Progress in artificial intelligence
Artificial intelligence has been used in a wide range of fields including medical diagnosis, stock trading, robot control, law, scientific discovery and toys. However, many AI applications are not perceived as AI: "A lot of cutting edge AI has filtered into general applications, often without being called AI because once something becomes useful enough and common enough it's not labeled AI anymore." "Many thousands of AI applications are deeply embedded in the infrastructure of every industry." In the late 90s and early 21st century, AI technology became widely used as elements of larger systems, but the field is rarely credited for these successes.
To allow comparison with human performance, artificial intelligence can be evaluated on constrained and well-defined problems. Such tests have been termed subject matter expert Turing tests. Also, smaller problems provide more achievable goals and there are an ever-increasing number of positive results.
Performance evaluation 
The broad classes of outcome for an AI test are:
- optimal: it is not possible to perform better
- strong super-human: performs better than all humans
- super-human: performs better than most humans
- par-human: performs similarly to most humans
- sub-human: performs worse than most humans
See also solved games.
- Backgammon: super-human
- Bridge: nearing strong super-human
- Chess: nearing strong super-human
- Crosswords: super-human
- Jigsaw puzzles: strong super-human
- Reversi: strong super-human
- Scrabble: strong super-human
- Quiz show question answering: strong super-human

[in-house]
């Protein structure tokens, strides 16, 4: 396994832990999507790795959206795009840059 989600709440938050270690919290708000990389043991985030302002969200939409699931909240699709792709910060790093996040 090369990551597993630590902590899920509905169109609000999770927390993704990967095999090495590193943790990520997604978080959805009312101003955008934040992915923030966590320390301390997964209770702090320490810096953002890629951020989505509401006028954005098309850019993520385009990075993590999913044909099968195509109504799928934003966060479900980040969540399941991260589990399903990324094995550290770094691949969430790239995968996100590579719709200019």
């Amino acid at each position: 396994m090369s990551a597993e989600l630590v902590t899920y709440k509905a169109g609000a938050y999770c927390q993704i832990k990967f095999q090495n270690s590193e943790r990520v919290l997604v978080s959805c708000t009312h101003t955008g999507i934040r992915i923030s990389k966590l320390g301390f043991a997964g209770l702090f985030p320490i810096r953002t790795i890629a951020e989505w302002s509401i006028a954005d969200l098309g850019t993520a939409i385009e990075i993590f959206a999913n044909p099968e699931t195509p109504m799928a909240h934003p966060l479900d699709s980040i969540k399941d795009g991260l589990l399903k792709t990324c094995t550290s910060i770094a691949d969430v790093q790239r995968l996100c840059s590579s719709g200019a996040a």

- Optical character recognition for printed text (nearing par-human for Latin-script typewritten text)
- Handwriting recognition
- Autonomous driverless cars
- Object recognition
- Speech recognition
- Word-sense disambiguation
- Computer poker players, sub-human for full ring Texas hold 'em (approaching strong super-human in simpler versions of poker)
- Most everyday tasks performed by humans.
See also 
- AI set to exceed human brain power CNN.com (July 26, 2006)
- Kurtzweil 2005, p. 264
- NRC 1999[verification needed] under "Artificial Intelligence in the 90s"
- Schaeffer, J.; Burch, N.; Björnsson, Y.; Kishimoto, A.; Müller, M.; Lake, R.; Lu, P.; Sutphen, S. (2007). "Checkers is solved". Science 317 (5844): 1518–1522. Bibcode:2007Sci...317.1518S. doi:10.1126/science.1144079. PMID 17641166. CiteSeerX: 10.1.1.95.5393.
- "God's Number is 20"
- Tesauro, Gerald (March 1995). "Temporal difference learning and TD-Gammon". Communications of the ACM 38 (3): 58–68. doi:10.1145/203330.203343.
- Computer bridge#Computers versus humans
- Computer Chess#Computers versus humans
- Proverb: The probabilistic cruciverbalist. By Greg A. Keim, Noam Shazeer, Michael L. Littman, Sushant Agarwal, Catherine M. Cheves, Joseph Fitzgerald, Jason Grosland, Fan Jiang, Shannon Pollard, and Karl Weinmeister. 1999. In Proceedings of the Sixteenth National Conference on Artificial Intelligence, 710-717. Menlo Park, Calif.: AAAI Press.
- Sheppard, B. (2002). "World-championship-caliber Scrabble". Artificial Intelligence 134: 241–275. doi:10.1016/S0004-3702(01)00166-7.
- Watson beats Jeopardy grand-champions. http://www.nytimes.com/2011/02/17/science/17jeopardy-watson.html
- Jackson, Joab. "IBM Watson Vanquishes Human Jeopardy Foes". PC World. IDG News. Retrieved 2011-02-17.
- Markoff, John (October 9, 2010). "Google Cars Drive Themselves, in Traffic". The New York Times.
- There are several ways of evaluating machine translation systems. People competent in a second language frequently outperform machine translation systems but the average person is often less capable. Some machine translation systems are capable of a large number of languages, like google translate, and as a result have a broader competence than most humans. For example, very few humans can translate from Arabic to Polish and French to Swahili and Armenian to Vietnamese. When comparing over several languages machine translation systems will tend to outperform humans.
- Rubin, Jonathan; Watson, Ian (2011). "Computer poker: A review". Artificial Intelligence. doi:10.1016/j.artint.2010.12.005.
- "Polaris drawing professionals to a stand-still". University of Alberta: Express News. July 20, 2007.
- Ryan Smith (August 9, 2006). "U of A researchers win computer poker title". University of Alberta: Express News.